New partnerships, new ledger systems, and cutting-edge initiatives in the payments industry continue to meet evolving customer and market needs, offering faster processing, reduced costs, and enhanced transparency. The remittance market, in particular, is one in which there is a strong policy interest in making payments as efficient and reliable as possible.
Although there is no single, authoritative definition for remittance transfers, the World Bank describes them as the sending and receiving of small amounts of money from one country to another and notes that such transfers are often initiated by migrant workers. According to its estimates, 232 million migrant workers sent remittance transfers totaling $582 billion in 2015, $430 billion of which went to developing countries. Although individual remittance transfers are generally low in value – as the IMF has observed – they provide a significant source of capital for developing countries in aggregate.
In a new article I co-authored with Alaina Gimbert, Senior Vice President and Associate General Counsel at The Clearing House, titled “Remittance Transfers: Policy, Practicalities, and Innovation,” we take a deep dive into remittances and conclude that achieving worthy policy goals remains a challenge when faced with the practical limitations of legacy payment rails. The article is featured in the August 2017 issue of the Banking & Financial Services Policy Report.
We begin with a discussion of the realities of remittances, including the business models and operational practices used by remittance transfer providers (RTPs) that rely on legacy rails to connect to financial institutions around the world. From there, we explore how worthy policy goals – improving access to competitive, low-cost remittance transfers services that are also transparent and reliable – may not always be aligned when confronted with the limitations of today’s transaction models and global communication practices.
To illustrate the dynamics of these competing policy considerations, the article discusses the provisions and implementation of the new remittance transfer requirements of Section 1073 of the Dodd-Frank Wall Street Reform and Consumer Protection Act.
Finally, we consider how promising developments in financial technologies can bring global stakeholders together toward enhancing remittance services. With respect to blockchain technology, and Ripple in particular, we explain:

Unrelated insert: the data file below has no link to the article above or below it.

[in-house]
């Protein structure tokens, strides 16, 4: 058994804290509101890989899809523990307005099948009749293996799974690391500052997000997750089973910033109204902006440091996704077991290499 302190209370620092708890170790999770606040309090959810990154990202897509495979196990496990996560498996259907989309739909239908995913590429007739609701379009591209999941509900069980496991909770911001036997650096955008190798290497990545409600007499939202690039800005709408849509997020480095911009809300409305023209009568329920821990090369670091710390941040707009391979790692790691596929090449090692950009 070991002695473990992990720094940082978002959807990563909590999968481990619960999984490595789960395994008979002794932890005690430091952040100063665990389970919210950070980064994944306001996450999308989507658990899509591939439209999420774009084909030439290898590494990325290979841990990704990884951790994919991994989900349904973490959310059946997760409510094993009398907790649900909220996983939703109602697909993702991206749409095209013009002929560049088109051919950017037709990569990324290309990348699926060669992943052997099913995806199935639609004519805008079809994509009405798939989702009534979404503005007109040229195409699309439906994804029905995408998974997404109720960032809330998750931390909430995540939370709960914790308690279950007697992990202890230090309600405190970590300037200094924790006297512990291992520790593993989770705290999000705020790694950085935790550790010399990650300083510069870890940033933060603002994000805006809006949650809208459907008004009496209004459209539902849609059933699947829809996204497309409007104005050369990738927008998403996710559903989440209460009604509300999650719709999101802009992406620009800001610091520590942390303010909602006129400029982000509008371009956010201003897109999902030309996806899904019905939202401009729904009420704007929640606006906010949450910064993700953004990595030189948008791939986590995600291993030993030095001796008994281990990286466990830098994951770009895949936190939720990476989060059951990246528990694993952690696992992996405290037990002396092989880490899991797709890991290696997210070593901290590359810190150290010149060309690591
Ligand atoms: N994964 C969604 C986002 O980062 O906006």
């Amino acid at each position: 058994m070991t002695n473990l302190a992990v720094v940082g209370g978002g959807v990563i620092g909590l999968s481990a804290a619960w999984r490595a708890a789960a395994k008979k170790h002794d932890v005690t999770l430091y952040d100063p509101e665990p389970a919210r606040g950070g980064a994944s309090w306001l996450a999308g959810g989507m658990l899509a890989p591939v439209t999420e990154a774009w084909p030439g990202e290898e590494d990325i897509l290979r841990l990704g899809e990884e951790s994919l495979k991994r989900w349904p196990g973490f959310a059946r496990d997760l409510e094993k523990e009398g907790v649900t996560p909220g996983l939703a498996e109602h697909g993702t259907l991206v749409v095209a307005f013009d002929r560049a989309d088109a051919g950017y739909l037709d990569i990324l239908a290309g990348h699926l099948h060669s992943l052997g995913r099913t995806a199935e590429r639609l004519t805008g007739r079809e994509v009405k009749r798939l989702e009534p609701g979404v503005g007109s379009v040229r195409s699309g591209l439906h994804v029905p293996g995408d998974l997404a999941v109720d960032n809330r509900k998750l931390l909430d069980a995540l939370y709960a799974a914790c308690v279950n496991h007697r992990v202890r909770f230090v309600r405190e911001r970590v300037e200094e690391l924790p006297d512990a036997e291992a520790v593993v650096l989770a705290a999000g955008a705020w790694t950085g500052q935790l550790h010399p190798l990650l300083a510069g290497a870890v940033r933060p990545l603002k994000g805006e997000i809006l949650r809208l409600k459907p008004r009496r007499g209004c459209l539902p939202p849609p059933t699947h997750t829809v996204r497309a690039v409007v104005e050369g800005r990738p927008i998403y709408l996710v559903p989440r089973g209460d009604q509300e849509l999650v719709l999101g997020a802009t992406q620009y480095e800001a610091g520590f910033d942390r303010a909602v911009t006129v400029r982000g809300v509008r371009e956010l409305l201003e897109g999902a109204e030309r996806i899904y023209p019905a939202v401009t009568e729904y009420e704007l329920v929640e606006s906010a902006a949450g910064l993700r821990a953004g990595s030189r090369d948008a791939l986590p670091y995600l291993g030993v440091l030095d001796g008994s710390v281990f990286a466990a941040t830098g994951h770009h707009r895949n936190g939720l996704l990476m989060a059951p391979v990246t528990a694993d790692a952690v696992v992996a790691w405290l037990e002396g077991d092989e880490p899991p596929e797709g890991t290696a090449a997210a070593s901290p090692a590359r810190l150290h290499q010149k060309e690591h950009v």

“Blockchains and other distributed financial technologies (DFT), when combined with robust governance and process standardization, potentially offer RTPs a novel solution… Essentially, DFT can enable financial institutions lacking any direct relationship with each other to establish trust and coordinate their actions to settle with each other… This direct connection, paired with communication functionality, can allow an RTP and a receiving financial institution to agree upon exact fees and exchange rates prior to settlement. The technology developed by Ripple is one example of DFT with these functionalities that could be used in just this way.”
Why do innovative financial technology solutions like Ripple’s matter? The roll-out of the Dodd-Frank Act’s new regulatory structure may leave RTPs that lack a feasible way to meet its regulatory requirements little choice but to exit the remittance market. The result is less competition, which drives up prices and undercuts consumer access to remittance services.
However, this policy outcome is not inevitable. Innovative financial technology solutions like Ripple’s can help the industry restructure relationships and enhance communication systems to facilitate precise remittance disclosures. This allows RTPs to continue offering remittance services to their customers. It also opens the door and empowers new market entrants to start doing so.
At Ripple, we recognize that financial technology can help regulators, policy makers, and financial institutions solve complex, global problems that yields real benefits to the public. I am proud of our role in challenging the status quo and engaging with regulators and policy makers to drive sustainable change that improves payments for the broader global community.